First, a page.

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Wednesday, August 23, 2000
Houston, Texas
Volume 66, Issue 3 

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Punk/ska quartet, Mest, focuses on image, not music on debut album


Mest

Wasting Time
Maverick Records

2 stars


By Rattaya Nimibutr
Daily Cougar Staff

One could say Blink-182 has brought the punl sound out of the garage and into the mainstream. But in doing so, it's become a puppet of MTV -- ditching its true essence in the process.

There may be bands just like Blink-182, bands itching for a shot. But are they really just itching for Total Request Live fame and the money that goes with it, or is it the music that's still important?

For the new Maverick band, Mest, one can only hope it's for the music.

Mest consists of the typical four-man team: Tommy Lovato and Jeremiah Rangel, each on vocals and guitar, Matt Lovato on bass and Nick Gigler on drums.

They are young, energetic and tattooed. With the release of the debut album, Wasting Time, these guys are hoping to crawl out of Blink-182's shadow.

The 14-track album starts with the blasting punk rock number, "Long Days Long Night." The song is followed by "Hotel Room," where Mest begins to showcase a stream of puppy-love songs littered with odd humor.

"What's the Dillio?" is the band's first single on the airwaves. The catchy lyrics may not be great, but they fit well with the music. They mix well with the combination of ska and punk rock.

"Random Arrival" is about looking at a girl without her noticing you. Mest fully engages itself with its respective instruments.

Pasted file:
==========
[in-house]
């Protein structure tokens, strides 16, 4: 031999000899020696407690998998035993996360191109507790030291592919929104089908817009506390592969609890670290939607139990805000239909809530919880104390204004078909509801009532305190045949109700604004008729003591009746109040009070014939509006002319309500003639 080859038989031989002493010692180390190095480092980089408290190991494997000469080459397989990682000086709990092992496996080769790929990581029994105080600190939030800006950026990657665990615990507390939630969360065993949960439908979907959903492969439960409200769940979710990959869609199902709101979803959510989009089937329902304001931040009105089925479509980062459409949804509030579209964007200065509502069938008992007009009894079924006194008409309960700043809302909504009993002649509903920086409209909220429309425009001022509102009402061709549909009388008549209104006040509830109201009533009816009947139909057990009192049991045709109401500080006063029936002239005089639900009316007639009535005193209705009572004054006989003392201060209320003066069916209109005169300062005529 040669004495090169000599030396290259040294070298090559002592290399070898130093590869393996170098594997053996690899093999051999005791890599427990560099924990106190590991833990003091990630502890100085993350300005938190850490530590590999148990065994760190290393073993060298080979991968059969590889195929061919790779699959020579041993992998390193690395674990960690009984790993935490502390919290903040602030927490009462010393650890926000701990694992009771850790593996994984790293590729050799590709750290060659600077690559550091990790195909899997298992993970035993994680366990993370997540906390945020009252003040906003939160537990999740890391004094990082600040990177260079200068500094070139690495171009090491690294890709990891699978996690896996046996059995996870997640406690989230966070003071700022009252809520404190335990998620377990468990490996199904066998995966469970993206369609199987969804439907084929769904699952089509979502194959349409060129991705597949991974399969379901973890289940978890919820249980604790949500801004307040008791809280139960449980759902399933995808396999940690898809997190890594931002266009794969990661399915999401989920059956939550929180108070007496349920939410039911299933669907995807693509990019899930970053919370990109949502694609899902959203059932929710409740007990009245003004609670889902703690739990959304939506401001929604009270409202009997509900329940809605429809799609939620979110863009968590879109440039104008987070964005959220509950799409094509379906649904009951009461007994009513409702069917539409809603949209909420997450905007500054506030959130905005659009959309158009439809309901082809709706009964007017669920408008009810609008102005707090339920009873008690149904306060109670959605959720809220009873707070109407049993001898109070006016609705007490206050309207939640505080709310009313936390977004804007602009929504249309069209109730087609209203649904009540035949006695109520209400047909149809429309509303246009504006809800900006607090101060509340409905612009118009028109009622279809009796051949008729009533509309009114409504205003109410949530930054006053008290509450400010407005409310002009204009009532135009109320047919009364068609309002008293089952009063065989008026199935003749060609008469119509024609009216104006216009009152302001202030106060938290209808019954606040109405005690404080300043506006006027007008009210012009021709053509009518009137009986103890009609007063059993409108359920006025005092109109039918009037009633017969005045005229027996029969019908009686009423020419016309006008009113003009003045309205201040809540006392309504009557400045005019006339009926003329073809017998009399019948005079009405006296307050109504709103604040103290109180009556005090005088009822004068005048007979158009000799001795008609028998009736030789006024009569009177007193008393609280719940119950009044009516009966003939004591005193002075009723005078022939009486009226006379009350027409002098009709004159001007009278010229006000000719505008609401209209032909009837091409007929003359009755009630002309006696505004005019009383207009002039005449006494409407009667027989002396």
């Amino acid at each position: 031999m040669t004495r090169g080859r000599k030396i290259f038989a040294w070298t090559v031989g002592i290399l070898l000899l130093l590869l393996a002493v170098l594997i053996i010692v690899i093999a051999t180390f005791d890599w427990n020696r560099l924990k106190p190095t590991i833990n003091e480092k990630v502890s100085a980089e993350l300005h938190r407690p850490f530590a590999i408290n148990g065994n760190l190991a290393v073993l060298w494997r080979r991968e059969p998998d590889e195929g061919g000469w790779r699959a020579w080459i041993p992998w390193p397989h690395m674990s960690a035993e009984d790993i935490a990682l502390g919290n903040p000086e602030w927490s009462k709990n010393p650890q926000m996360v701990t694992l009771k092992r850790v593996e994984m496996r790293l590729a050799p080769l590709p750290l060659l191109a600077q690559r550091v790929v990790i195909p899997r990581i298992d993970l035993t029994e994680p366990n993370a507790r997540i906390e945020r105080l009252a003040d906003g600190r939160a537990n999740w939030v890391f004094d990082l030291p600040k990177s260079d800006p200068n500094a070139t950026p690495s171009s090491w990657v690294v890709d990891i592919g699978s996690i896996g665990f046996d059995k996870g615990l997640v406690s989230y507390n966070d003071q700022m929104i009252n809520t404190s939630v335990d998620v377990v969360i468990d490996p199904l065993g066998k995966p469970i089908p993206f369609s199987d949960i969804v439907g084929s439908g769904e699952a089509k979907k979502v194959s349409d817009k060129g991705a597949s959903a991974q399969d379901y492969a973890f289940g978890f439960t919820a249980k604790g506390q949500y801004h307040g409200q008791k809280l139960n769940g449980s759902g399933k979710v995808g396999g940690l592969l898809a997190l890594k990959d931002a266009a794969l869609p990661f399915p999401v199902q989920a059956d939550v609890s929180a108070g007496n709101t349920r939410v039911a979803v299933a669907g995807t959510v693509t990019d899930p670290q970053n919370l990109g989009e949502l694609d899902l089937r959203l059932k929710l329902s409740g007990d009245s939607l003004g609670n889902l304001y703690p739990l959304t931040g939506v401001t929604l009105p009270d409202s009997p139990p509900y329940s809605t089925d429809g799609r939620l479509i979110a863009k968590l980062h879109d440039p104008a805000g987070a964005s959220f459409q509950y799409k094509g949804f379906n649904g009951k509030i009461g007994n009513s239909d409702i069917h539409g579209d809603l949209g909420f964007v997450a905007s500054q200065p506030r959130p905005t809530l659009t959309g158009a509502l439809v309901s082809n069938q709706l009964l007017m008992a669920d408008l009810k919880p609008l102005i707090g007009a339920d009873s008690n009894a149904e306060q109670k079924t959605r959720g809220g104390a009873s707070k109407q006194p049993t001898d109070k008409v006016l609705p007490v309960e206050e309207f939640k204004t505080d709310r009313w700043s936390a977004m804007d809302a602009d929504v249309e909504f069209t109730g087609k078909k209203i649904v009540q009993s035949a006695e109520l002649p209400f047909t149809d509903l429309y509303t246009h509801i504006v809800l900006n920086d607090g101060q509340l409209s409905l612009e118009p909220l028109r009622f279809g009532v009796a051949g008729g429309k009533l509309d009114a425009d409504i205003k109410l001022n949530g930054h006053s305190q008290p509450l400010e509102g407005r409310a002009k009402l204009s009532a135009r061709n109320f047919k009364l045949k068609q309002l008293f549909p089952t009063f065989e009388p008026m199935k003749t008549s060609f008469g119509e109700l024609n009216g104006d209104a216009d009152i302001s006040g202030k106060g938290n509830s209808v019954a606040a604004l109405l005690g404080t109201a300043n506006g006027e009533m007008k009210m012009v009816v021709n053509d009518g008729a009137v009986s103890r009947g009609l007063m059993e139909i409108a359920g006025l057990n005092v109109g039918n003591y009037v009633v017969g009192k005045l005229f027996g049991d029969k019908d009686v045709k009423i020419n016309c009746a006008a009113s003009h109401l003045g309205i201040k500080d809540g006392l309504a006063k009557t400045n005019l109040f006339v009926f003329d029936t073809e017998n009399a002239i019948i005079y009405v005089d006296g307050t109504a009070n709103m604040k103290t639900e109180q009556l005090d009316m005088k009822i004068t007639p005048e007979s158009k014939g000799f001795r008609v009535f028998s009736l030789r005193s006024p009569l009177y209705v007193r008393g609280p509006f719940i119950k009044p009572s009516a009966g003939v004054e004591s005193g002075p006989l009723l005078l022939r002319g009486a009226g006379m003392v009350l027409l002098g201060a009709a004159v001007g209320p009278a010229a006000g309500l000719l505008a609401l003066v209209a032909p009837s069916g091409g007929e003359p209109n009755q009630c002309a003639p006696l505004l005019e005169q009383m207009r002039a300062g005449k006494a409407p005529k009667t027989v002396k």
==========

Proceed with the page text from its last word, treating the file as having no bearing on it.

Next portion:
"Richard Marxism" is basically the same song but with different chords.

"Slow Motion," starts a little differently, but then quickly becomes another ordinary track.

"Lonely Days" has Mest whining about being lonely. This comes off as just another high-school whinefest more than a sincere emotional moment.

"Electric Baby," gets mildly charged with massive rock moves while "Change" flows with the normal ska/punk beat. "Drawing Board" becomes your normal Fitzgerald's mosh pit number. "Girl For Tonight," a song about begging someone to stay, leaves the listener with raunchy imagery.

Mest knows what it's doing and loves doing it. The thing is that it just doesn't know how to climb out of the teen punk-rock style. While it knows how to rock and beat out those guitar riffs, it's falling too hard into the teenybop stage.

Wasting Time becomes a big stretched-out album with indiscernible songs. None of the songs have any concrete identity. Mest can be better than this, but it has to avoid the image and focus on the music.
 

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